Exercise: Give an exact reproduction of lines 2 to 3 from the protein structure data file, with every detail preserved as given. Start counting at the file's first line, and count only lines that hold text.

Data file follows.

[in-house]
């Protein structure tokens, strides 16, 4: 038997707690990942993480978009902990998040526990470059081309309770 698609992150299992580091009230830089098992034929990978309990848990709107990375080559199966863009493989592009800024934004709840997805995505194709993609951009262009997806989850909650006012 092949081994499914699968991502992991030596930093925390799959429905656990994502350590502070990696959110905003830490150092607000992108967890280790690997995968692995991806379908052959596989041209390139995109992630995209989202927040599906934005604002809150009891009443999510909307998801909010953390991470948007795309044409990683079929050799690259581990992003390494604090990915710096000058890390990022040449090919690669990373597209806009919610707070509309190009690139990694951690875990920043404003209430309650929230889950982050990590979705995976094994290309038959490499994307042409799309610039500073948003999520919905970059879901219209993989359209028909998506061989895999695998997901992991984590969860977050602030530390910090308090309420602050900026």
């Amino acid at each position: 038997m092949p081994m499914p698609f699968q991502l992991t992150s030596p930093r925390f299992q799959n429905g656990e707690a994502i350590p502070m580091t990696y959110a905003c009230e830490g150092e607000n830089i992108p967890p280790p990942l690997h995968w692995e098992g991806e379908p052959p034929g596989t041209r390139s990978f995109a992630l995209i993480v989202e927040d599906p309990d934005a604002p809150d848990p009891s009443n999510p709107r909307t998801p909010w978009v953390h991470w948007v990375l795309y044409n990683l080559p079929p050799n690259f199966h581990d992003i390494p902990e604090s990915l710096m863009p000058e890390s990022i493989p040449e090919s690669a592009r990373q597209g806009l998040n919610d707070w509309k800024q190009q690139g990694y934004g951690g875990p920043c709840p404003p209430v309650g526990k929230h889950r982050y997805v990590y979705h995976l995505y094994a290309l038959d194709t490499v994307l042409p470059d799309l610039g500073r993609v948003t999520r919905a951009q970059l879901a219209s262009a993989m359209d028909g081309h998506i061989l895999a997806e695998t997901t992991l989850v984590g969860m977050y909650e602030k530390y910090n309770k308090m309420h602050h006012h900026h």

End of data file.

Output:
């Protein structure tokens, strides 16, 4: 038997707690990942993480978009902990998040526990470059081309309770 698609992150299992580091009230830089098992034929990978309990848990709107990375080559199966863009493989592009800024934004709840997805995505194709993609951009262009997806989850909650006012 092949081994499914699968991502992991030596930093925390799959429905656990994502350590502070990696959110905003830490150092607000992108967890280790690997995968692995991806379908052959596989041209390139995109992630995209989202927040599906934005604002809150009891009443999510909307998801909010953390991470948007795309044409990683079929050799690259581990992003390494604090990915710096000058890390990022040449090919690669990373597209806009919610707070509309190009690139990694951690875990920043404003209430309650929230889950982050990590979705995976094994290309038959490499994307042409799309610039500073948003999520919905970059879901219209993989359209028909998506061989895999695998997901992991984590969860977050602030530390910090308090309420602050900026």
């Amino acid at each position: 038997m092949p081994m499914p698609f699968q991502l992991t992150s030596p930093r925390f299992q799959n429905g656990e707690a994502i350590p502070m580091t990696y959110a905003c009230e830490g150092e607000n830089i992108p967890p280790p990942l690997h995968w692995e098992g991806e379908p052959p034929g596989t041209r390139s990978f995109a992630l995209i993480v989202e927040d599906p309990d934005a604002p809150d848990p009891s009443n999510p709107r909307t998801p909010w978009v953390h991470w948007v990375l795309y044409n990683l080559p079929p050799n690259f199966h581990d992003i390494p902990e604090s990915l710096m863009p000058e890390s990022i493989p040449e090919s690669a592009r990373q597209g806009l998040n919610d707070w509309k800024q190009q690139g990694y934004g951690g875990p920043c709840p404003p209430v309650g526990k929230h889950r982050y997805v990590y979705h995976l995505y094994a290309l038959d194709t490499v994307l042409p470059d799309l610039g500073r993609v948003t999520r919905a951009q970059l879901a219209s262009a993989m359209d028909g081309h998506i061989l895999a997806e695998t997901t992991l989850v984590g969860m977050y909650e602030k530390y910090n309770k308090m309420h602050h006012h900026h």